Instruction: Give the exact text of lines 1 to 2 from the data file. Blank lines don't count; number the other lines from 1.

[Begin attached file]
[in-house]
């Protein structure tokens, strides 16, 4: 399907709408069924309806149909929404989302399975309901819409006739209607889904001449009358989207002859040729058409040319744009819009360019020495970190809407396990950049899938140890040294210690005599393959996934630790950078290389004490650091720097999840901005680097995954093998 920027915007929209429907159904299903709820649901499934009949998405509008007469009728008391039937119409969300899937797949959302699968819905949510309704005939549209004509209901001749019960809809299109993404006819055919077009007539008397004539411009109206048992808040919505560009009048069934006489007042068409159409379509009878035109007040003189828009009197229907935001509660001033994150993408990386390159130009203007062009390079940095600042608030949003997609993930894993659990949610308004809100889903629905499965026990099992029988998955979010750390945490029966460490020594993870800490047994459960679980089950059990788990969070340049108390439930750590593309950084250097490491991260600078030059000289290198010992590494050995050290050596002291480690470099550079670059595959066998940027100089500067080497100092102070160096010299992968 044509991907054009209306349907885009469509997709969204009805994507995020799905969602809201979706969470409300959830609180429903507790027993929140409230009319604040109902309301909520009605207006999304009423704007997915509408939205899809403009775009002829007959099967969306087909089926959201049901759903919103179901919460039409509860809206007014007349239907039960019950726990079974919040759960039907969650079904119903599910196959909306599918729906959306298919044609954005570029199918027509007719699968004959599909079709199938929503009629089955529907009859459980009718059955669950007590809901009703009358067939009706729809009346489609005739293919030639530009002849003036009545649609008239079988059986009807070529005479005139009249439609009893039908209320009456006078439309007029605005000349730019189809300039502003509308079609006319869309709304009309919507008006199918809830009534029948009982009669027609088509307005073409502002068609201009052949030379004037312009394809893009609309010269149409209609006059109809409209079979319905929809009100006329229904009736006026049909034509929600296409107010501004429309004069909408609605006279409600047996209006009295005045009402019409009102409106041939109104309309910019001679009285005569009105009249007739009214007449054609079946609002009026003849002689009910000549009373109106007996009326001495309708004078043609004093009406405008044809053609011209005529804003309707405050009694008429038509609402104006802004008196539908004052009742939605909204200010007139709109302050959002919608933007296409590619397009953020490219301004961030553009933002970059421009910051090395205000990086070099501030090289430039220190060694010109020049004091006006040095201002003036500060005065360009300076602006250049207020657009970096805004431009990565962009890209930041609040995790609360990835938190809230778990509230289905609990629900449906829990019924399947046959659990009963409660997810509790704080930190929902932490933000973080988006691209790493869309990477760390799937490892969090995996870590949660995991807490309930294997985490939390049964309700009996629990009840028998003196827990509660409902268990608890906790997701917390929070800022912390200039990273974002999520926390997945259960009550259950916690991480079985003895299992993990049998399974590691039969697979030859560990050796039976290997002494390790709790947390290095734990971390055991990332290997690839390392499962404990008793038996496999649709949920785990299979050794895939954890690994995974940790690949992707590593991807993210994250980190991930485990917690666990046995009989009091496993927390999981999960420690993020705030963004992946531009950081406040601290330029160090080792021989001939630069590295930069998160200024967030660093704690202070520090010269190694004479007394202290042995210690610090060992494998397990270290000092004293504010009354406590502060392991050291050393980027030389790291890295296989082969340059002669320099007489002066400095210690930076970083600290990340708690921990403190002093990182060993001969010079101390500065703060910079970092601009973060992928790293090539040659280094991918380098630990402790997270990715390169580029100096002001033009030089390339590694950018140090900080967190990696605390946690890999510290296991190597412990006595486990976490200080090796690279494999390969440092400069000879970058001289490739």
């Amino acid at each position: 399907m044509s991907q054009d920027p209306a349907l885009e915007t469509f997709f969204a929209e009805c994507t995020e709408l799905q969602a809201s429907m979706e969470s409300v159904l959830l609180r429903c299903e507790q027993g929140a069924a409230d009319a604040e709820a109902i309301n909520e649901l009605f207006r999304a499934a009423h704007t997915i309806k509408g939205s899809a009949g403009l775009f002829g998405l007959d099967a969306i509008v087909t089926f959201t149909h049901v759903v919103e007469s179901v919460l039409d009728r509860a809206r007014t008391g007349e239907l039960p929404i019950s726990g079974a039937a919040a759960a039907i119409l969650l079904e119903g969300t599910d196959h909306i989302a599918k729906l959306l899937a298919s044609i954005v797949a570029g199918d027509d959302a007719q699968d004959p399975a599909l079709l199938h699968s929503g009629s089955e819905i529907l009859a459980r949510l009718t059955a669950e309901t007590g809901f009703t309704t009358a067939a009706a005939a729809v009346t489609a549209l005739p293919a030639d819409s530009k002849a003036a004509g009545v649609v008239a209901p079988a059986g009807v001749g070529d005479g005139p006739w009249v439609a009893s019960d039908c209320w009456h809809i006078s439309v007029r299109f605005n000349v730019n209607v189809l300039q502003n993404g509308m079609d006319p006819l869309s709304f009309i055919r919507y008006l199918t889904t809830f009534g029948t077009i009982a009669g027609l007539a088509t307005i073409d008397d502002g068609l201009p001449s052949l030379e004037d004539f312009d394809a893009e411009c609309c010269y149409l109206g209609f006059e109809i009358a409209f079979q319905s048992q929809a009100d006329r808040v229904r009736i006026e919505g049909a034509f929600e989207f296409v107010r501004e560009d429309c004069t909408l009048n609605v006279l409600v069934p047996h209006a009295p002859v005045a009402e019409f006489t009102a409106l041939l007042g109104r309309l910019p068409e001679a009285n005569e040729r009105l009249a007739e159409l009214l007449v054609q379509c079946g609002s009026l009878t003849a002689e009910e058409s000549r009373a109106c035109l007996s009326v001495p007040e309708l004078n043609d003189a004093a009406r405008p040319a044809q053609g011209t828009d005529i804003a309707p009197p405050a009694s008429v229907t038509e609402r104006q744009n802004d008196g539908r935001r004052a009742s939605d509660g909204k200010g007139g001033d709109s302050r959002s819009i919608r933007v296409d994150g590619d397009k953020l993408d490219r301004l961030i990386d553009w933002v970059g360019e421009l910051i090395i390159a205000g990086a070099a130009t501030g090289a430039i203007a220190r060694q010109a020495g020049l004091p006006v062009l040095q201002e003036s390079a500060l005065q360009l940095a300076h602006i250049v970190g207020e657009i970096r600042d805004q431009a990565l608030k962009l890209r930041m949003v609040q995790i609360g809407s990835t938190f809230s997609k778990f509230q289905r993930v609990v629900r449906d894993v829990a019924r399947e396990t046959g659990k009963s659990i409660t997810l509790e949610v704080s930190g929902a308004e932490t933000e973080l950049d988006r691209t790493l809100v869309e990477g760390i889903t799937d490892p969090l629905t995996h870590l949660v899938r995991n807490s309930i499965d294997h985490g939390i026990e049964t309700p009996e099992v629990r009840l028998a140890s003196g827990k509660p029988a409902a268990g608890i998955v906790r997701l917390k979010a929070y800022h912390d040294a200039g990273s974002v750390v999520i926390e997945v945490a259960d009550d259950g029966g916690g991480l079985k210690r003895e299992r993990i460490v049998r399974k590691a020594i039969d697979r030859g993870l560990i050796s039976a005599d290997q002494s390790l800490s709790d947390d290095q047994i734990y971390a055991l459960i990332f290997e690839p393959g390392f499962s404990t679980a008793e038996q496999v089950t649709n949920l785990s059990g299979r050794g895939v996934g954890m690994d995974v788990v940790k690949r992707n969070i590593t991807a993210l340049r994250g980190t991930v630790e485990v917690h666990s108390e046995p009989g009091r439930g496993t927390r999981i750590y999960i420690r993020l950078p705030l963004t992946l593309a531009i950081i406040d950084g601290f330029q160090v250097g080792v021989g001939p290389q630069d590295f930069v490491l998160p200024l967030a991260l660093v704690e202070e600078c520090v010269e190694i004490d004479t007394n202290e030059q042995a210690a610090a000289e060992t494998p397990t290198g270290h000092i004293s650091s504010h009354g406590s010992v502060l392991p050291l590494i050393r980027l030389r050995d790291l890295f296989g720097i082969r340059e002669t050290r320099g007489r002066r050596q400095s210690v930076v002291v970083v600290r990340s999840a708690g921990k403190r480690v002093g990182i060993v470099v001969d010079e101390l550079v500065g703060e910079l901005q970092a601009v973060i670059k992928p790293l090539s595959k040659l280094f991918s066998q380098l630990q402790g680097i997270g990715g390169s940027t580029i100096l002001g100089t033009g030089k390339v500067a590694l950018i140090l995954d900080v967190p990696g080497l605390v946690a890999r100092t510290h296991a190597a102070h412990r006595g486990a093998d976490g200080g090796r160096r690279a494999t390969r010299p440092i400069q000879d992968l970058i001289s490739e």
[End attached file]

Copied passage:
[in-house]
């Protein structure tokens, strides 16, 4: 399907709408069924309806149909929404989302399975309901819409006739209607889904001449009358989207002859040729058409040319744009819009360019020495970190809407396990950049899938140890040294210690005599393959996934630790950078290389004490650091720097999840901005680097995954093998 920027915007929209429907159904299903709820649901499934009949998405509008007469009728008391039937119409969300899937797949959302699968819905949510309704005939549209004509209901001749019960809809299109993404006819055919077009007539008397004539411009109206048992808040919505560009009048069934006489007042068409159409379509009878035109007040003189828009009197229907935001509660001033994150993408990386390159130009203007062009390079940095600042608030949003997609993930894993659990949610308004809100889903629905499965026990099992029988998955979010750390945490029966460490020594993870800490047994459960679980089950059990788990969070340049108390439930750590593309950084250097490491991260600078030059000289290198010992590494050995050290050596002291480690470099550079670059595959066998940027100089500067080497100092102070160096010299992968 044509991907054009209306349907885009469509997709969204009805994507995020799905969602809201979706969470409300959830609180429903507790027993929140409230009319604040109902309301909520009605207006999304009423704007997915509408939205899809403009775009002829007959099967969306087909089926959201049901759903919103179901919460039409509860809206007014007349239907039960019950726990079974919040759960039907969650079904119903599910196959909306599918729906959306298919044609954005570029199918027509007719699968004959599909079709199938929503009629089955529907009859459980009718059955669950007590809901009703009358067939009706729809009346489609005739293919030639530009002849003036009545649609008239079988059986009807070529005479005139009249439609009893039908209320009456006078439309007029605005000349730019189809300039502003509308079609006319869309709304009309919507008006199918809830009534029948009982009669027609088509307005073409502002068609201009052949030379004037312009394809893009609309010269149409209609006059109809409209079979319905929809009100006329229904009736006026049909034509929600296409107010501004429309004069909408609605006279409600047996209006009295005045009402019409009102409106041939109104309309910019001679009285005569009105009249007739009214007449054609079946609002009026003849002689009910000549009373109106007996009326001495309708004078043609004093009406405008044809053609011209005529804003309707405050009694008429038509609402104006802004008196539908004052009742939605909204200010007139709109302050959002919608933007296409590619397009953020490219301004961030553009933002970059421009910051090395205000990086070099501030090289430039220190060694010109020049004091006006040095201002003036500060005065360009300076602006250049207020657009970096805004431009990565962009890209930041609040995790609360990835938190809230778990509230289905609990629900449906829990019924399947046959659990009963409660997810509790704080930190929902932490933000973080988006691209790493869309990477760390799937490892969090995996870590949660995991807490309930294997985490939390049964309700009996629990009840028998003196827990509660409902268990608890906790997701917390929070800022912390200039990273974002999520926390997945259960009550259950916690991480079985003895299992993990049998399974590691039969697979030859560990050796039976290997002494390790709790947390290095734990971390055991990332290997690839390392499962404990008793038996496999649709949920785990299979050794895939954890690994995974940790690949992707590593991807993210994250980190991930485990917690666990046995009989009091496993927390999981999960420690993020705030963004992946531009950081406040601290330029160090080792021989001939630069590295930069998160200024967030660093704690202070520090010269190694004479007394202290042995210690610090060992494998397990270290000092004293504010009354406590502060392991050291050393980027030389790291890295296989082969340059002669320099007489002066400095210690930076970083600290990340708690921990403190002093990182060993001969010079101390500065703060910079970092601009973060992928790293090539040659280094991918380098630990402790997270990715390169580029100096002001033009030089390339590694950018140090900080967190990696605390946690890999510290296991190597412990006595486990976490200080090796690279494999390969440092400069000879970058001289490739």